As we’ve known for a year now, the real estate market in Loudoun County is red hot, and despite casual conversations about a 2021 housing crash, all indications are that the seller’s market is here to stay—albeit, a less red hot seller’s market.
In the first half of 2021, we saw a near 9% increase in median sales price for homes in Loudoun County versus the first half of 2020. While home value is increasing, so are the number of home sales, with more than 1,000 more homes sold through June 2021 than in the first half of 2020.
Different factors shift real estate trends, however, three primary factors have been the driving force behind the overheated market in northern Virginia in the first half of 2021.
1. Lack of Inventory
Inventory continues to be a major driver of the real estate market in Loudoun County. In the first half of 2021, there were on average 285 active listings per month; that’s nearly 400 less active listings per month than we saw in the first half of 2020 and more than 1,000 less active listings per month as compared to the 10-year average.
Even when buyers are able to find the right house on the market, they have to move quickly as houses are only staying on the market for about 12 days. We saw this trend of homes moving quickly in the summer of 2020as well, however, this sustained trend means buyers should really be pre-approved for a mortgage loan to be most competitive, or pay cash.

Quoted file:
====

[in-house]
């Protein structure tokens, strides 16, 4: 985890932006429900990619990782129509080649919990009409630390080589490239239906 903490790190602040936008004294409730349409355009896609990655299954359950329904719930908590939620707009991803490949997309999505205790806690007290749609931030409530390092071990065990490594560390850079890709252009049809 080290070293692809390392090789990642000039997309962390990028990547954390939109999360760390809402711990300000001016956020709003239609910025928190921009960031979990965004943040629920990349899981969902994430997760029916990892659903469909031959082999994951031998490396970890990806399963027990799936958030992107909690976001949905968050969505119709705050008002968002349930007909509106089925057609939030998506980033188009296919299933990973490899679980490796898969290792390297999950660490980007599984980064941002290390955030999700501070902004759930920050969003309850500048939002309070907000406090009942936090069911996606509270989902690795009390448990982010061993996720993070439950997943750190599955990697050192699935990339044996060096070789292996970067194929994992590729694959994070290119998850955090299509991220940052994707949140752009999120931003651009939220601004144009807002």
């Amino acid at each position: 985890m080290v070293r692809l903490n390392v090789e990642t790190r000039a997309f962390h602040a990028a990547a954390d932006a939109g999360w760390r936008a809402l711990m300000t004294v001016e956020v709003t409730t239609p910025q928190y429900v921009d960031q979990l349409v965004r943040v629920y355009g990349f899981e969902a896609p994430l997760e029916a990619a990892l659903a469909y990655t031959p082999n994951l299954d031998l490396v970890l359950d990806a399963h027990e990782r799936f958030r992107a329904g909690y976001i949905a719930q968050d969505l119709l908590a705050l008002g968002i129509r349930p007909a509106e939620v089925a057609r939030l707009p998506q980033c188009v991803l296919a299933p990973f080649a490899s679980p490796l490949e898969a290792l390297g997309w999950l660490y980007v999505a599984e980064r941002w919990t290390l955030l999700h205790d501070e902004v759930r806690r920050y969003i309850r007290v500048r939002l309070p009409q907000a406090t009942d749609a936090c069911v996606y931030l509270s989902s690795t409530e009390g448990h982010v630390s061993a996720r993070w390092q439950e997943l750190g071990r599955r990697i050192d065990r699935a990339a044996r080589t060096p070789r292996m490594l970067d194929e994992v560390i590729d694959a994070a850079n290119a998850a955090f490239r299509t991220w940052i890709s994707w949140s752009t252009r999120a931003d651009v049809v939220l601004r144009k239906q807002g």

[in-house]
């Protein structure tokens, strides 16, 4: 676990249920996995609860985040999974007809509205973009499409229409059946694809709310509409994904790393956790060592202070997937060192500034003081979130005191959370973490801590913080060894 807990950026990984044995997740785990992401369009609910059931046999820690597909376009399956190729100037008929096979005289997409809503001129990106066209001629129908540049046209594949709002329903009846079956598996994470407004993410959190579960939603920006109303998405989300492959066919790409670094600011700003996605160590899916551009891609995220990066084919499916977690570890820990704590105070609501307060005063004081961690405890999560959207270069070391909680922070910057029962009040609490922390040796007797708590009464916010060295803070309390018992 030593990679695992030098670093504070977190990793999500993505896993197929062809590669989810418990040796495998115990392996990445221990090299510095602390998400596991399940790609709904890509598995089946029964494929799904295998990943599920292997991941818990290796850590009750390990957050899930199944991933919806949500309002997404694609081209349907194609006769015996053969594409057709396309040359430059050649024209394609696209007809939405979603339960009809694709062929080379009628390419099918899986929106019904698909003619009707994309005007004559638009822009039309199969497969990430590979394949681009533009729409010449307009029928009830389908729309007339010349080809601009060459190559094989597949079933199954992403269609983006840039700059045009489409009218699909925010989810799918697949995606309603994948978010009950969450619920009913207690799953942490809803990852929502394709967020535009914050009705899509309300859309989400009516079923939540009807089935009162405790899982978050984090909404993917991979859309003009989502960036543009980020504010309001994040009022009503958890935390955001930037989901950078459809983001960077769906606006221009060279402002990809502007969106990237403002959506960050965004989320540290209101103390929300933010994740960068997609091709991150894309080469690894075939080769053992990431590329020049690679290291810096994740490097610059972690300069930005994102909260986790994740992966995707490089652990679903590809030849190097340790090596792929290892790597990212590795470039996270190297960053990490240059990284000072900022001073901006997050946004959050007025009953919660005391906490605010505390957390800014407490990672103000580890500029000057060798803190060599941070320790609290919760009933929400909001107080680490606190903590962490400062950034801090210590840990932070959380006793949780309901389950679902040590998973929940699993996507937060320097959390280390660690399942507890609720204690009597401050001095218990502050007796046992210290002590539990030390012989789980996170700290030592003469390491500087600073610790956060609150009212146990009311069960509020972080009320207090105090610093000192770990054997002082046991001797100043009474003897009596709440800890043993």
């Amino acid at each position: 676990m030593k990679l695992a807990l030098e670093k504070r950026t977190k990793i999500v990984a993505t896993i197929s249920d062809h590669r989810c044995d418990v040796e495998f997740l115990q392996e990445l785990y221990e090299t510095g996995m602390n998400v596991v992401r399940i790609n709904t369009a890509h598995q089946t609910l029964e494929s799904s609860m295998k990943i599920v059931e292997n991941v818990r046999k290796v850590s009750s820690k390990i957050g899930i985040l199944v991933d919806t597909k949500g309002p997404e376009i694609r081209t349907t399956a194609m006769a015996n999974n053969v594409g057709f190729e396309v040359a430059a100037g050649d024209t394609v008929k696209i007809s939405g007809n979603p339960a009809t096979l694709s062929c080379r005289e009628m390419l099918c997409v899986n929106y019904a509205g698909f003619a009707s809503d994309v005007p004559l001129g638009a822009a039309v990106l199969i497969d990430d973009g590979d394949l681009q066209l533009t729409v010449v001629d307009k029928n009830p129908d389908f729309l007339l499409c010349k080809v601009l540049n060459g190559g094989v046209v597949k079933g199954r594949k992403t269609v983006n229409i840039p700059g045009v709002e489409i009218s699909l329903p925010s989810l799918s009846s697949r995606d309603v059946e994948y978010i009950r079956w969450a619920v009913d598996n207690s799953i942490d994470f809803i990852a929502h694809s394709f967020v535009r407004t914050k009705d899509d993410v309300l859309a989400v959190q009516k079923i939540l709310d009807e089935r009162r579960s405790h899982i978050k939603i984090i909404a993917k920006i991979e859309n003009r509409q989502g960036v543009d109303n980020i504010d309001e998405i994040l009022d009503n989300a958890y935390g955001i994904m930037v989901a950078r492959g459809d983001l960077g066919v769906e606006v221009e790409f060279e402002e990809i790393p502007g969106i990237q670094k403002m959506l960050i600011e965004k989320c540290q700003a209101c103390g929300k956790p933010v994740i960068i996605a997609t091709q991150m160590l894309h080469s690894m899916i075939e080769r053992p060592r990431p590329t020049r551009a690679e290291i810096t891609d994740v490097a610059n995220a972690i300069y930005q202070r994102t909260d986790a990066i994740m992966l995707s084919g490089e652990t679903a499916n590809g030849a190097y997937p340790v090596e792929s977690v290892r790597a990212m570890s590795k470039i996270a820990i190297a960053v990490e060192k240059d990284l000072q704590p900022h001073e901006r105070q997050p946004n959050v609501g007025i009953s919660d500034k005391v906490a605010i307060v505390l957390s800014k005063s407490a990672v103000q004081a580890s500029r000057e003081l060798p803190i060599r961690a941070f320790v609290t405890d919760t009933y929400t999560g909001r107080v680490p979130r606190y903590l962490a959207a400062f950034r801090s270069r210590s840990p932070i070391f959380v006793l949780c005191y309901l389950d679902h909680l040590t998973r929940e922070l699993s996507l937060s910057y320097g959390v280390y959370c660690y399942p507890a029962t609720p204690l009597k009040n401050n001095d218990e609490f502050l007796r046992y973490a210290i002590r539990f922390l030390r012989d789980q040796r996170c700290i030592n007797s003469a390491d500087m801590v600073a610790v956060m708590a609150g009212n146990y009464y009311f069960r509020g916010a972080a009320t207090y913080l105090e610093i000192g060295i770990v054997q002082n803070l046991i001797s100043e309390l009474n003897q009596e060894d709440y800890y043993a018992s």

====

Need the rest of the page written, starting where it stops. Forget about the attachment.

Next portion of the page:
2. Historically Low Interest Rates
Mortgage interest rates continue to be at historic lows, sitting around 3%. The COVID-19 pandemic and ensuing questions about the economy caused the Federal Reserve to continue lowering rates, and although vaccination numbers continue to increase, it doesn’t appear interest rates will trend in that direction. Low interests will continue to drive buyers into the market, lessening the chance of a market collapse.
While interest rates are down, lenders have tightened their lending practices to hopefully avoid another crash like we saw in 2008. Qualifying for a loan is becoming increasingly challenging—especially for those who are self-employed—which means the lenders are assuming less and less risk.
3. Millennial Buyers Entering the Market
According to the 2021 NAR Buyer and Seller Report, the median age of first-time homebuyers is now 33, which is also the average age millennials turn this year. With a new generation entering the house-buying picture, the opportunity to sell is becoming more appealing. Millennials also tend to have different wants and needs when looking for a home—including updated kitchens, backyards for hosting friends, pet-friendly features, and smart-home technology—so if you can spruce up your home pre-sale, these are a few amenities you should consider adding.